# Uncertainties help

1. Jun 18, 2010

### spoony33

I have this question for homework and i'm well stuck!

The specific heat capacity of a liquid was found by heating a measures quantity of the liquid for a certain length of time. The following results were obtained.
Power of heater: ( 50.0 ± 0.5)W
Mass of liquid: (200 ± 10)g
Time of heating: (600 ± 1)s
Temperature rise: (50.0 ± 0.5)°C

I managed to get the percentage error in each reading but i just don't know how to work out the approximate percentage error in the value of specific heat capacity!

A) What will the approximate percentage error in the value of specific heat capacity?
B) Suggest one way in which to reduce the percentage error obtained for the specific heat capacity?

I managed to work out this but i dont know how to work out the approximate percentage error in the value of specific heat capacity?
The percentage of uncertainty of each is:
Power of heater:
(±0.5)/50.0 = ± 1%

Mass of liquid
(±10)/200 = ± 5%

Time of heating:
(±1)/600 = ±0.167 %

Temperature Rise:
(±.5)/50.0 = ± 1%

Thanks

2. Jun 18, 2010

### Mindscrape

Nah, you have to get the total uncertainty first.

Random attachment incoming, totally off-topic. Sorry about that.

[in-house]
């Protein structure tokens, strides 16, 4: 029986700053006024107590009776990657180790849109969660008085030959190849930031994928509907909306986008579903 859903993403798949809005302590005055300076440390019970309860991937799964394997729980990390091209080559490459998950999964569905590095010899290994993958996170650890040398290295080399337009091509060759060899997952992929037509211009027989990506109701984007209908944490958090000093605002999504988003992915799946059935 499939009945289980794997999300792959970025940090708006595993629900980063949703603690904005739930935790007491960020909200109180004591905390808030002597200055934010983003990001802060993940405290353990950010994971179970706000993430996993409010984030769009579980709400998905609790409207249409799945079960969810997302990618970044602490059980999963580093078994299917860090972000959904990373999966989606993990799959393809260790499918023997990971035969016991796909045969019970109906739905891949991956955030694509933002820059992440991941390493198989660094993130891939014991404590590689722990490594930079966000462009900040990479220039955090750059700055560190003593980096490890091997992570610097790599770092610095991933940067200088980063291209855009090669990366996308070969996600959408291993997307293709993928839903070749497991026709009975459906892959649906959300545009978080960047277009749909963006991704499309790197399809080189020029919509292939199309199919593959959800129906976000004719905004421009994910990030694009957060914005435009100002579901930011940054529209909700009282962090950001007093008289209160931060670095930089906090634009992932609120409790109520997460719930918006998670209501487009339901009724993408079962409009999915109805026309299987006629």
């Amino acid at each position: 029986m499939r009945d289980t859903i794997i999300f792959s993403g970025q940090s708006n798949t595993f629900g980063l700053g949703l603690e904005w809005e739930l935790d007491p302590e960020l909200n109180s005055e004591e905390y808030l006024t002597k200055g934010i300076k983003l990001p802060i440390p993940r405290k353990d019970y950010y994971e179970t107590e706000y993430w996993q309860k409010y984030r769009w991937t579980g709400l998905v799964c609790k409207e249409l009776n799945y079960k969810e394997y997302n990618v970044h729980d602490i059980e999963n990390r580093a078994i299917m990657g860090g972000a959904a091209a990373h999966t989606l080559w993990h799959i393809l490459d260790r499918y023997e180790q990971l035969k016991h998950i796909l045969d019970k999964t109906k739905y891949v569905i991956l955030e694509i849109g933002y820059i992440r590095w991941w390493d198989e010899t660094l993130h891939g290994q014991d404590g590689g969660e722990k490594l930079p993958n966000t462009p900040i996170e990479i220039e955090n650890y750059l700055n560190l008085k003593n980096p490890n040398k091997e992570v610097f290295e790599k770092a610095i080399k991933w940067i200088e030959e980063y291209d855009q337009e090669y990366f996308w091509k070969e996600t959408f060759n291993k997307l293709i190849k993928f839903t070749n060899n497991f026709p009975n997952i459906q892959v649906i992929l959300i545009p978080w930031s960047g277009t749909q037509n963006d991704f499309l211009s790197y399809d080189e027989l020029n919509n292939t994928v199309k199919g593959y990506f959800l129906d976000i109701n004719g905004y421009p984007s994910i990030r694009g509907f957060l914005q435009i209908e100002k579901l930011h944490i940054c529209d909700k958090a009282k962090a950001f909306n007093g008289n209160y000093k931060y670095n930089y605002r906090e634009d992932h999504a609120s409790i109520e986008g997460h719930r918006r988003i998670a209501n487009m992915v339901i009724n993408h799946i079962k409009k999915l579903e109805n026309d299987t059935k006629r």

So Q=mcT

I don't remember how the uncertainties propagate for products, but it's something you can look up, or if you know partial derivatives you can use the "master formula."

3. Jun 18, 2010

### Jolsa

For products, the relative error on the measured quantity is equal to the sum of the relative errors. So if

$$z=x\cdot y$$

then

$$\frac{\Delta z}{z}=\frac{\Delta x}{x}+\frac{\Delta y}{y}$$

A more general approach is the formula for uncertainty on a measured quatity f(x,y). The absolute error in f is given by

$$\Delta f=\frac{\partial f}{\partial x} \Delta x+\frac{\partial f}{\partial y} \Delta y$$

and the standard deviation is given by

$$\sigma _f=\sqrt{(\frac{\partial f}{\partial x} \Delta x)^2+(\frac{\partial f}{\partial y} \Delta y)^2}$$

If you plug $$f(x,y)=x \cdot y$$ into the formula for absolute uncertainty and rearrange a little, you'll notice that it reduces to the first formule for absolute error for products.